Community Lover’s Guide To The Universe and Birmingham

Spines of Community Lover's Guide books arranged on a shelf

Tessy Britton is an inspiration and so is Maurice Specht. Tessy got to me to write a chapter on social media surgeries for Hand Made – her book on new community culture and  militant optimists. Maurice ‘dragged’ me over to Holland to talk about the work we do to government, housing associations and community groups.

From that has emerged the “Community Lover’s Guide To The Universe”  and we’re editing the Birmingham edition.  Sort of like the Grassroots Channel but with better pictures (and a book).  Let Tessy explain:

A few weeks ago Maurice Specht turned to me on the way to Schiphol airport and said ‘So when are we going to bring out a Hand Made for Rotterdam?’.

What a brilliant suggestion!

Since then the idea has really taken off with 12 community enthusiasts already volunteering to edit special local editions – collectively now called the Community Lover’s Guide To The Universe. Since we brought out Hand Made last August the number of people-led projects has continued to grow and we wanted to explore both the common themes, but also the unique cultural ideas and interpretations from all parts of the world.

We also wanted to start to show how places that are buzzing with community activity and projects are amazing places to live, increasingly more amazing than places with cool architecture or luxury shops. Community brings places alive, gives us new and interesting ways to contribute and connect … and there are signs already that people are finding places that have this creativity and excitement going on highly desirable.

Community can’t be mass produced and it can’t be ‘delivered’. But in rising numbers there are a lot of very excitable people just getting on and making and shaping their local communities for themselves. This series of books will create the opportunity for them to tell their stories, which in turn we hope will encourage other people to put aside any hesitations they might have and get more involved in their neighbourhoods.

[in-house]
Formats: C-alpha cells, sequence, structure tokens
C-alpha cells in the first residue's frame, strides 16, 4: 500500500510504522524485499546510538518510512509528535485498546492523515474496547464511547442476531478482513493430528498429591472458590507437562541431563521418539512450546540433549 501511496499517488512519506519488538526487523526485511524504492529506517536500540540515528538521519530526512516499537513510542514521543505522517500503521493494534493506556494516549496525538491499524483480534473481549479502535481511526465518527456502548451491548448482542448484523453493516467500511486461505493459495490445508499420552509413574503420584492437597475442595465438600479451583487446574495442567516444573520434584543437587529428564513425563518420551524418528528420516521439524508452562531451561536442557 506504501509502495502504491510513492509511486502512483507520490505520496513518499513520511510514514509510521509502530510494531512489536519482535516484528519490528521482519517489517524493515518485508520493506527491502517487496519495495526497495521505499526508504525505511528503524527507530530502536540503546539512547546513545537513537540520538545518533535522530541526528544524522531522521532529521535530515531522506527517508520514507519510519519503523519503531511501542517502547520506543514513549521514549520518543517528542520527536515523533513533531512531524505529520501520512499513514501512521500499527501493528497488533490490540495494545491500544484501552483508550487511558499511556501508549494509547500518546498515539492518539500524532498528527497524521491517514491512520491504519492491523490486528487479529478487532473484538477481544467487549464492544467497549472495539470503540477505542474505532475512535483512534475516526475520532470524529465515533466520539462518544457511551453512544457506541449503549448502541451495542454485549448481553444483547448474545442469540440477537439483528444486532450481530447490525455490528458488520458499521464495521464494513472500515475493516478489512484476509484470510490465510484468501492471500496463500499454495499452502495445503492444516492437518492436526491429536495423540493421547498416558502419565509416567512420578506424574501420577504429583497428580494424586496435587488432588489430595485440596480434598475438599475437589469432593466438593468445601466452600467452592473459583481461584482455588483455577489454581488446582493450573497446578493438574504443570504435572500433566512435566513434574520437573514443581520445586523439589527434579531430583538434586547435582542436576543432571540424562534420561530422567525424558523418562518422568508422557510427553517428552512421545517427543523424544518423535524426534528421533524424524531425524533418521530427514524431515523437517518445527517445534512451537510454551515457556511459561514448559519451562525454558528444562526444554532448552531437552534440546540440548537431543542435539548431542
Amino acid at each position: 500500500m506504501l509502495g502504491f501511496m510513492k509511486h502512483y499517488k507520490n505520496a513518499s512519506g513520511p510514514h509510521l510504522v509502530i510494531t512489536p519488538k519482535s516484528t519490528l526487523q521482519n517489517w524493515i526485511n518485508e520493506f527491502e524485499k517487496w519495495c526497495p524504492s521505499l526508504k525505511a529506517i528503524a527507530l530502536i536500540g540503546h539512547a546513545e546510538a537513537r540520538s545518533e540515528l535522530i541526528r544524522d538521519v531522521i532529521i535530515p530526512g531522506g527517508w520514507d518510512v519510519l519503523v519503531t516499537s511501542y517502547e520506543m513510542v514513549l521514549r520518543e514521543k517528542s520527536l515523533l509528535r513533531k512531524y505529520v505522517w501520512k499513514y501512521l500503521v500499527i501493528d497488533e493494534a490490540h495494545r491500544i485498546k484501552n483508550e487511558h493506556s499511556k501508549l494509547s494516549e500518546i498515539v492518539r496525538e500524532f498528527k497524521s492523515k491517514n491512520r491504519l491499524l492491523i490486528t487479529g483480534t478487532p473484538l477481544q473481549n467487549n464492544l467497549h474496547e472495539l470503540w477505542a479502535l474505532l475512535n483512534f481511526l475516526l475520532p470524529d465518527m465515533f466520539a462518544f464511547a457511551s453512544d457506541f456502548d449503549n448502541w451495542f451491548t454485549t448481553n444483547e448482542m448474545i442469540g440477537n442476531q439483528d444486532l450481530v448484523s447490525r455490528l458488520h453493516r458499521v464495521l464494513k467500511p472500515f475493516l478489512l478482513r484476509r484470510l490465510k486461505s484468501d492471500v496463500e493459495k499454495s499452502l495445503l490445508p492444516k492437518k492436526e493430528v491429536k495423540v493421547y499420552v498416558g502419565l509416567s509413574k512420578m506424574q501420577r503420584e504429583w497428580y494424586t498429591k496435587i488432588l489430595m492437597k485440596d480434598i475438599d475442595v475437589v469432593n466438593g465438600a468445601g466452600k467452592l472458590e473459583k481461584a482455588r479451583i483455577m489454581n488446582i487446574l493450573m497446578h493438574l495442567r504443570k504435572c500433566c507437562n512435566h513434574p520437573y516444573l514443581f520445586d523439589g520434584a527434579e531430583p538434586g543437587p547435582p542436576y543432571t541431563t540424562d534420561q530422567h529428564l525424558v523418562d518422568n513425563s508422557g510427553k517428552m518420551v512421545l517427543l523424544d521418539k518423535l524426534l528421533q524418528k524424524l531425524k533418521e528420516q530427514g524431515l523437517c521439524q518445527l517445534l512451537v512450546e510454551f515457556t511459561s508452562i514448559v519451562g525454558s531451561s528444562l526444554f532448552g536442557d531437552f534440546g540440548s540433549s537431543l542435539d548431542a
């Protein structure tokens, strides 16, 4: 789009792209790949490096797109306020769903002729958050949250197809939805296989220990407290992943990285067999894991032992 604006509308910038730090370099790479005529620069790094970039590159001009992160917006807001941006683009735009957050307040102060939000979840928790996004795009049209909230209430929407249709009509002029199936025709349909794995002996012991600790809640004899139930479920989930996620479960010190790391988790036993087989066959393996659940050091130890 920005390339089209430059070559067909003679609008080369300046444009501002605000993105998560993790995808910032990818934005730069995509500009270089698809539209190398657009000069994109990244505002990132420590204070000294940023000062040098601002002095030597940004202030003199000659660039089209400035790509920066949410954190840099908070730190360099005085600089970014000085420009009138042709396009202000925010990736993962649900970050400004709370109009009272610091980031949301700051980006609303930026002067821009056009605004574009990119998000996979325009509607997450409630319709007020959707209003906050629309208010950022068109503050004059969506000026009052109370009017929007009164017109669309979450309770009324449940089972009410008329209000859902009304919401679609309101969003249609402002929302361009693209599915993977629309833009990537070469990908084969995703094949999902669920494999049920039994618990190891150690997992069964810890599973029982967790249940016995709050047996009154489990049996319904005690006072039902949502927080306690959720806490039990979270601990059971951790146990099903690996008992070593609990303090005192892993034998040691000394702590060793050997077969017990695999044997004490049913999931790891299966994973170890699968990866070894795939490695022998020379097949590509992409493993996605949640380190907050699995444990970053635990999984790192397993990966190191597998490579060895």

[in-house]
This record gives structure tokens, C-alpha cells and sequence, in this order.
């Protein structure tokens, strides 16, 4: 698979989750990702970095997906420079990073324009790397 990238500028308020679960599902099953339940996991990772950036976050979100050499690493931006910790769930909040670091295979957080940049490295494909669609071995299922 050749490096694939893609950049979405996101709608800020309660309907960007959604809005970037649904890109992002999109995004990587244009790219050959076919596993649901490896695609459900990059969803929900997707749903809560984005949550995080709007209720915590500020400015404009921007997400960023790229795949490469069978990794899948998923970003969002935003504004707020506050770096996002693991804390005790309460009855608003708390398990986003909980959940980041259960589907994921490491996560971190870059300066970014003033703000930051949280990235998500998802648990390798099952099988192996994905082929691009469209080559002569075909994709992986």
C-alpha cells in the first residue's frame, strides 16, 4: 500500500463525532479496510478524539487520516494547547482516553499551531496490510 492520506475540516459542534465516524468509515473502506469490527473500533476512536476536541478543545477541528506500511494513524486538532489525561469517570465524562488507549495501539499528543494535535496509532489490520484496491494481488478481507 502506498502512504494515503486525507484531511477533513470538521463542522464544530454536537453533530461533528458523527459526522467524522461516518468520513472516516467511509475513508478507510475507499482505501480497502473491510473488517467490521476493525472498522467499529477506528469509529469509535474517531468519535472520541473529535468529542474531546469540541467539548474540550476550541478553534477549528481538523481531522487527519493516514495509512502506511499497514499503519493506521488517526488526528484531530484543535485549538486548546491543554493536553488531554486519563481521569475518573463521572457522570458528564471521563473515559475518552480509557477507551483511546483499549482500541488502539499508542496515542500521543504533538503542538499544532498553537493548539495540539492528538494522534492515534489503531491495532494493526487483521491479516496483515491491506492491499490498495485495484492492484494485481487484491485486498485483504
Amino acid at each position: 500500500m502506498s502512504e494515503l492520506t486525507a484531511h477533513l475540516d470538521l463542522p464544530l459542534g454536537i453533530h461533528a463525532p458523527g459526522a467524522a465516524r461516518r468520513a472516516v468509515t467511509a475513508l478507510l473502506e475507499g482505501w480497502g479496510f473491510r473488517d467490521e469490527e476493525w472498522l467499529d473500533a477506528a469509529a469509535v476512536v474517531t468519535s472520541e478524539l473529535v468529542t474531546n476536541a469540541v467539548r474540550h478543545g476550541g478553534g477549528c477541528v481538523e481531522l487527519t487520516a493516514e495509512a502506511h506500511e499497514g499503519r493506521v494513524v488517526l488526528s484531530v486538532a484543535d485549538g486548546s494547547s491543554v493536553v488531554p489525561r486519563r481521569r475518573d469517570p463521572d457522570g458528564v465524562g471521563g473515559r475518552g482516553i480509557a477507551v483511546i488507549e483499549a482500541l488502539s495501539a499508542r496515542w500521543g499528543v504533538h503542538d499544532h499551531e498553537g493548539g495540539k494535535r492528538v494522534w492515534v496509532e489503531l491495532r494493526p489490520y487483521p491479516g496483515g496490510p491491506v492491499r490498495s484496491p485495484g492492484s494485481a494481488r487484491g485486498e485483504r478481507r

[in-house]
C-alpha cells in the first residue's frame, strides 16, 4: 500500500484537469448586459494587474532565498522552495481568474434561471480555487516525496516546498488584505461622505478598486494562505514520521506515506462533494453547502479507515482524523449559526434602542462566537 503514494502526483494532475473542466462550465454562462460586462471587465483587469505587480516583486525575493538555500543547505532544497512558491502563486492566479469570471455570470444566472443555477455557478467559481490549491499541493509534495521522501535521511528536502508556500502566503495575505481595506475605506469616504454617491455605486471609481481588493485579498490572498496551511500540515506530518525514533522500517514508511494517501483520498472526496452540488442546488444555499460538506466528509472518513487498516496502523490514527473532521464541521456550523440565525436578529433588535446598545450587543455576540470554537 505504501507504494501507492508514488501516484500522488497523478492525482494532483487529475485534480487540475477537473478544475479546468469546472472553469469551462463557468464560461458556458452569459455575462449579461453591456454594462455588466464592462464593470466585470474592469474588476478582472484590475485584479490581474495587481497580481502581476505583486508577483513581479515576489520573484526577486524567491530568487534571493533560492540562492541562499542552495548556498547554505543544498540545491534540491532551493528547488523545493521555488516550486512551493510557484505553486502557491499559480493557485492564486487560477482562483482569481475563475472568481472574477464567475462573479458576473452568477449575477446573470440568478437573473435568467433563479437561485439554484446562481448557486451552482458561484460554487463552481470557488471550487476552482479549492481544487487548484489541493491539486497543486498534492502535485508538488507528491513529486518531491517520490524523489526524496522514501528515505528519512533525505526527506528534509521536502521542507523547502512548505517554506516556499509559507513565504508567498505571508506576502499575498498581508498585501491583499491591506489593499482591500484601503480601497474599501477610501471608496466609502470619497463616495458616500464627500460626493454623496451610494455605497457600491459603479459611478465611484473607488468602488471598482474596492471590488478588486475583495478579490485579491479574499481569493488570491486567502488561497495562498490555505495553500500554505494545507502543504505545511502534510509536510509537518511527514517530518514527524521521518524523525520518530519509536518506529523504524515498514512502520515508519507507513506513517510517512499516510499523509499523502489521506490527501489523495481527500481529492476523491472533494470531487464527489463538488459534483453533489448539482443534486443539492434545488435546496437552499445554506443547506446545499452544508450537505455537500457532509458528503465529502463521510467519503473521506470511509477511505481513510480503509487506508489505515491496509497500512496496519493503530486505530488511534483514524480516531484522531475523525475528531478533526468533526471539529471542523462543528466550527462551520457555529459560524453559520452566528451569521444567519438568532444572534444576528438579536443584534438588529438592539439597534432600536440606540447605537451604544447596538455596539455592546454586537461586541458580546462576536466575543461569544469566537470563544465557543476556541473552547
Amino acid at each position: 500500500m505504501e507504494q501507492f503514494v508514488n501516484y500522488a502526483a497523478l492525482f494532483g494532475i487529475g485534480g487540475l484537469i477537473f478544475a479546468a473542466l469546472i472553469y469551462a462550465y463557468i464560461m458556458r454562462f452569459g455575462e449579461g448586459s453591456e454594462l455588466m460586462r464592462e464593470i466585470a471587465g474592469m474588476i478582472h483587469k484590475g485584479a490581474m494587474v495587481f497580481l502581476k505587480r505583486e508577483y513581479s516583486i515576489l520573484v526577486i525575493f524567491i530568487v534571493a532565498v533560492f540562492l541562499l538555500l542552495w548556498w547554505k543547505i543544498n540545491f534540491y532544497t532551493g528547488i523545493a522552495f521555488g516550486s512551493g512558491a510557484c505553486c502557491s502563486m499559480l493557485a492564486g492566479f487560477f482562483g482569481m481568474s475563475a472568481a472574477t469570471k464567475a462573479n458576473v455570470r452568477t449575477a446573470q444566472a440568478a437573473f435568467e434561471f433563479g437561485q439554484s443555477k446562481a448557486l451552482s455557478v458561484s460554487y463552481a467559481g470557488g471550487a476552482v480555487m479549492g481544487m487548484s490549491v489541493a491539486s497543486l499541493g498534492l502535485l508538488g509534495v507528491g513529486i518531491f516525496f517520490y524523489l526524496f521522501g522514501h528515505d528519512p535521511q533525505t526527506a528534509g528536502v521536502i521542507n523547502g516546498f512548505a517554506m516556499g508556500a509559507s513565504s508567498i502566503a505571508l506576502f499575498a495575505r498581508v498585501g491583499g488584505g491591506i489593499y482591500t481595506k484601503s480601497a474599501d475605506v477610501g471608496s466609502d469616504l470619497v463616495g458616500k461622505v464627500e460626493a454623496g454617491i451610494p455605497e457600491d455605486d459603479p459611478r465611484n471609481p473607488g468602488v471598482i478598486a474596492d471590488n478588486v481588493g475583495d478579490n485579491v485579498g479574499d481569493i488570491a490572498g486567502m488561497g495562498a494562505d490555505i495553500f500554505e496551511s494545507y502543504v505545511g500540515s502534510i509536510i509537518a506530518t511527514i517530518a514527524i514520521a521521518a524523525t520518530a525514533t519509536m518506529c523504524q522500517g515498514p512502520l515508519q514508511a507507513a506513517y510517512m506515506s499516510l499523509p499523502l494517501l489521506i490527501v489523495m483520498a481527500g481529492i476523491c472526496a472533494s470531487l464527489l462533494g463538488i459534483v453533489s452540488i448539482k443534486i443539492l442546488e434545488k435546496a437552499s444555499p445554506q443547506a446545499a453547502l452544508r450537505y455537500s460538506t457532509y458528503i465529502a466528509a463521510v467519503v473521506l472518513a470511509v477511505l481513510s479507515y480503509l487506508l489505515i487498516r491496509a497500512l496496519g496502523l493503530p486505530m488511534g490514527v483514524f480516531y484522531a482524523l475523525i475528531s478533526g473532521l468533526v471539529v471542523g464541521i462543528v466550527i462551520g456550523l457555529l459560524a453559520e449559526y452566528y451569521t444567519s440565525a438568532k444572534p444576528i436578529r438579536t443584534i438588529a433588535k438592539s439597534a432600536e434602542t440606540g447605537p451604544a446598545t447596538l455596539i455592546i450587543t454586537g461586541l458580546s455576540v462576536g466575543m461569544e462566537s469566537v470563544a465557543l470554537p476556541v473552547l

So I’ll be doing one of my favourite things –  chuntering my way through the wonders of Birmingham, asking for 800 words or so and loveley pics. No one’s getting paid for this, but I hope you’ll join in.

Who should I talk to – where is the new community culture in this city and who are the militants optimists?



  1. Jaki says:

    I would always suggest you talk to one of the local Students’ Unions about people led projects and community. A lot of the Student media provide an interesting perspective. Redbrick (at Uni of Brum and scratch radio at BCU worth a look. But also the SUs more generally.

    This sounds great, can you add it to my Xmas list please?

  2. You’d also not go wrong by talking to Birmingham Friends of the Earth and the Northfield Ecocentre: massively motivated and passionate people making a difference daily.

  3. Helga says:

    Hmmmm Problem is I am crap at remembering names – but there’s Clare (@thedancingflea) from SusMo – the sustainability group for Moseley, Tom Baker from Loafonline in Stirchley, the Reverend Jemima Prakatan in Lozells (first black woman vicar parading the Lozells Rd in her orange sari with a dog-collar), Joel Graham-Blake who does that mentoring thing for young entrepreneurs, the woman from Anawim for women ex-offenders, Andy Watson and all at Geese Theatre and Janice Connolly at Women & Theatre. Just the one book you say? Might need two volumes.

  4. Jo Burrill says:

    What a great idea! Bet there are whole neighbourhoods that could fill a book of their own. Individuals and groups that immediately come to mind would be in Lozells; Law, Leisure and Learning in Handsworth; Lincoln Moses and Continental Stars FC; Faeeza Vaid at Sister 2 Sister. Count me in and will think on…

  5. Jo Burrill says:

    Good call Helga, its Joy Doal at Anawim – recent recipient of an MBE. Also, Birgit Kehrer at BSustained and Changekitchen 🙂

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